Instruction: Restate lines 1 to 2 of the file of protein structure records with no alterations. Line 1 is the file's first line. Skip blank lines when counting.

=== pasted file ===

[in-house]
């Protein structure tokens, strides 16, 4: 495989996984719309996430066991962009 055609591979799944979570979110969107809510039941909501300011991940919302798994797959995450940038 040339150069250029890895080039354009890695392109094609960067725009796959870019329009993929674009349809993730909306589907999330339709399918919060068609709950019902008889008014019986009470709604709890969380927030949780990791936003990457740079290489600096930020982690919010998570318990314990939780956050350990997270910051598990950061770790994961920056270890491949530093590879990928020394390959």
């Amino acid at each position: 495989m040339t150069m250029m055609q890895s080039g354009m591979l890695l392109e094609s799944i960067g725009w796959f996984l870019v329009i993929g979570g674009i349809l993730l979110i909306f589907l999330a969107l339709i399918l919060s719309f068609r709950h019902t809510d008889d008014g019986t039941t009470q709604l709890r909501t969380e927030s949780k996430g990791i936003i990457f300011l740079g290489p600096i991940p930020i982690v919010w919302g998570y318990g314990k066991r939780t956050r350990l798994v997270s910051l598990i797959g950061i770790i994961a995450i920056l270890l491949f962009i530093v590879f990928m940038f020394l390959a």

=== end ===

[in-house]
């Protein structure tokens, strides 16, 4: 495989996984719309996430066991962009 055609591979799944979570979110969107809510039941909501300011991940919302798994797959995450940038 040339150069250029890895080039354009890695392109094609960067725009796959870019329009993929674009349809993730909306589907999330339709399918919060068609709950019902008889008014019986009470709604709890969380927030949780990791936003990457740079290489600096930020982690919010998570318990314990939780956050350990997270910051598990950061770790994961920056270890491949530093590879990928020394390959």